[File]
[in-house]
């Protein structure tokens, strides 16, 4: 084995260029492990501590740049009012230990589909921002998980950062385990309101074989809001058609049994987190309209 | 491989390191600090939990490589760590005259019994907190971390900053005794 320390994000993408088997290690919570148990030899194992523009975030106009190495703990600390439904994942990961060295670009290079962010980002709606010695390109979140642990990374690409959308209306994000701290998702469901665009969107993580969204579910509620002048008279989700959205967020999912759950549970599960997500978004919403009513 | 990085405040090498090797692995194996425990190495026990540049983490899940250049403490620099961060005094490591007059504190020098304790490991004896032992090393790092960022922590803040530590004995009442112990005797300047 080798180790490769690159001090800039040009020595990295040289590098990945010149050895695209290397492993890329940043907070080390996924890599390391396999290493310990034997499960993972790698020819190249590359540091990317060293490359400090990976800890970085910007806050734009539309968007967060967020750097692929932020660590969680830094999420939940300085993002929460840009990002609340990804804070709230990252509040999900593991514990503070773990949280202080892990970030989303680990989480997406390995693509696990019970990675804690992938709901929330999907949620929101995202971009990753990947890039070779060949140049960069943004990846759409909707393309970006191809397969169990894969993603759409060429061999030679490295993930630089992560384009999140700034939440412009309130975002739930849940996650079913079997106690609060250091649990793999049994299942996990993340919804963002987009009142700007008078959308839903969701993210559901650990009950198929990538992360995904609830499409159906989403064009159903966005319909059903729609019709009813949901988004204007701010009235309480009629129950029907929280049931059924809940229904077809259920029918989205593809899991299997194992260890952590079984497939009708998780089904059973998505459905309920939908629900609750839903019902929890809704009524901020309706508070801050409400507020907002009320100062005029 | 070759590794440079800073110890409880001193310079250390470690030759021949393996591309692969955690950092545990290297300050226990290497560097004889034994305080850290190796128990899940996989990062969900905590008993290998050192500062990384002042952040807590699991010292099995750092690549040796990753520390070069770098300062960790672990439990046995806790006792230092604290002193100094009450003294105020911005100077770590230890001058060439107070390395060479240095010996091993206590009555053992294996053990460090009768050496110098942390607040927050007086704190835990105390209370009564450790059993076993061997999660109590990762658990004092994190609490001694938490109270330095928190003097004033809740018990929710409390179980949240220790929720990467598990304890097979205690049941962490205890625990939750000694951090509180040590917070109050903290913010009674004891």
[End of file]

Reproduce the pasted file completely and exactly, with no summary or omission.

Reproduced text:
[in-house]
């Protein structure tokens, strides 16, 4: 084995260029492990501590740049009012230990589909921002998980950062385990309101074989809001058609049994987190309209 | 491989390191600090939990490589760590005259019994907190971390900053005794 320390994000993408088997290690919570148990030899194992523009975030106009190495703990600390439904994942990961060295670009290079962010980002709606010695390109979140642990990374690409959308209306994000701290998702469901665009969107993580969204579910509620002048008279989700959205967020999912759950549970599960997500978004919403009513 | 990085405040090498090797692995194996425990190495026990540049983490899940250049403490620099961060005094490591007059504190020098304790490991004896032992090393790092960022922590803040530590004995009442112990005797300047 080798180790490769690159001090800039040009020595990295040289590098990945010149050895695209290397492993890329940043907070080390996924890599390391396999290493310990034997499960993972790698020819190249590359540091990317060293490359400090990976800890970085910007806050734009539309968007967060967020750097692929932020660590969680830094999420939940300085993002929460840009990002609340990804804070709230990252509040999900593991514990503070773990949280202080892990970030989303680990989480997406390995693509696990019970990675804690992938709901929330999907949620929101995202971009990753990947890039070779060949140049960069943004990846759409909707393309970006191809397969169990894969993603759409060429061999030679490295993930630089992560384009999140700034939440412009309130975002739930849940996650079913079997106690609060250091649990793999049994299942996990993340919804963002987009009142700007008078959308839903969701993210559901650990009950198929990538992360995904609830499409159906989403064009159903966005319909059903729609019709009813949901988004204007701010009235309480009629129950029907929280049931059924809940229904077809259920029918989205593809899991299997194992260890952590079984497939009708998780089904059973998505459905309920939908629900609750839903019902929890809704009524901020309706508070801050409400507020907002009320100062005029 | 070759590794440079800073110890409880001193310079250390470690030759021949393996591309692969955690950092545990290297300050226990290497560097004889034994305080850290190796128990899940996989990062969900905590008993290998050192500062990384002042952040807590699991010292099995750092690549040796990753520390070069770098300062960790672990439990046995806790006792230092604290002193100094009450003294105020911005100077770590230890001058060439107070390395060479240095010996091993206590009555053992294996053990460090009768050496110098942390607040927050007086704190835990105390209370009564450790059993076993061997999660109590990762658990004092994190609490001694938490109270330095928190003097004033809740018990929710409390179980949240220790929720990467598990304890097979205690049941962490205890625990939750000694951090509180040590917070109050903290913010009674004891």